These amendments would tie the hands of future Legislators and make it difficult for them to respond to serious financial crises — just see how similar provisions have worked in California  (perpetually in desperate financial trouble) and Colorado (where voters had to repeal many of the provisions in order to save funding for state services).

By doing so, it weakens your vote in the future as well, because your representatives won’t be able to pull all the levers of government should the need arise.  The power of the legislative majority (be it Democratic or Republican) will be reduced significantly.

To some people, of course, that sounds like a good thing.  But what it will really do is to ensure a continuing decline in critical state services.  First, let’s keep in mind that legislative Republicans couldn’t even live by the 98 percent rule this session — both the House and Senate GOP budgets have spending targets of over $34 billion — at least $1 billion more than would be allowed by the Ortman/Hoppe amendment.  If they can’t play by their own rules now, why are we to believe that it’s going to work in the future?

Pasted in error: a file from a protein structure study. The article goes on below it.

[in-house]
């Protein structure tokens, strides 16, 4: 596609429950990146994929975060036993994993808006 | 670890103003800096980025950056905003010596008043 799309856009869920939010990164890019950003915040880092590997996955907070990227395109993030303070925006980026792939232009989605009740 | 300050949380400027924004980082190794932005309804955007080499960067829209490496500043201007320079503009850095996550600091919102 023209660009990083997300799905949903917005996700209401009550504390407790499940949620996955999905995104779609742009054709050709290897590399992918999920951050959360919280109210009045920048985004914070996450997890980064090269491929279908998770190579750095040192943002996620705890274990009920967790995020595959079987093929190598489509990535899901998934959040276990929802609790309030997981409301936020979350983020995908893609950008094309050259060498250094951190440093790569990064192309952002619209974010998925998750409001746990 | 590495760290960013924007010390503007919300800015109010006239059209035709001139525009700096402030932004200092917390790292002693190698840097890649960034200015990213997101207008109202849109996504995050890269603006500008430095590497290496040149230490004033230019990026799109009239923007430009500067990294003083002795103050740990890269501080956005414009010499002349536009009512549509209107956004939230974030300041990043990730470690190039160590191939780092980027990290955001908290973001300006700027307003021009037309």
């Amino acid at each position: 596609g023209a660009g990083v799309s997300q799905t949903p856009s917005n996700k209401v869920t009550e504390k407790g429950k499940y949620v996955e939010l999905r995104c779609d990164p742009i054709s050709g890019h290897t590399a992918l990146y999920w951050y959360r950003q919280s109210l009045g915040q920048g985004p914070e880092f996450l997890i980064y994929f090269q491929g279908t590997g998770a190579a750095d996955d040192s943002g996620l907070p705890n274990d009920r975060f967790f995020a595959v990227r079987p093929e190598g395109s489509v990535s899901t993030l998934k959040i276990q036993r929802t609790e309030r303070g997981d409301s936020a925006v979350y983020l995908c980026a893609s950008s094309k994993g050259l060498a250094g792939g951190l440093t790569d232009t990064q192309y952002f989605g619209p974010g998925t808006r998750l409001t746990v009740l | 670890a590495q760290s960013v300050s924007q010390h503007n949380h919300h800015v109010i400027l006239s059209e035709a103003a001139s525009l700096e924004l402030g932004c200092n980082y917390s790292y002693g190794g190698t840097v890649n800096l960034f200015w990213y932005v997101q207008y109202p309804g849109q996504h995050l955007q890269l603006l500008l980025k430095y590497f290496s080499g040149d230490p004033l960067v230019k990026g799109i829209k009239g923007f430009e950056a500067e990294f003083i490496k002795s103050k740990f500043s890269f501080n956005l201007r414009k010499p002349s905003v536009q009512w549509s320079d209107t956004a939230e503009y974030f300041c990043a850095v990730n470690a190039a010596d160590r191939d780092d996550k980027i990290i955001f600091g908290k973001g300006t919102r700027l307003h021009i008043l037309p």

Second, look at what happened in states that have similar caps.  Colorado had a 79% increase of their roads rated in substandard condition by the federal Department of Transportation and had dropped to 48th in the nation on that metric at the time voters rescinded the most extreme of the state’s spending and tax limitations.  Those amendments literally starved the state’s infrastructure spending.  If you like how Minnesota’s roads have crumbled over the last decade, then this is the bill for you!

This isn’t the path we should be moving Minnesota down.  We should expect that our elected representatives do their job and make the hard decisions instead of punting.


7 Responses to “Let the people decide?”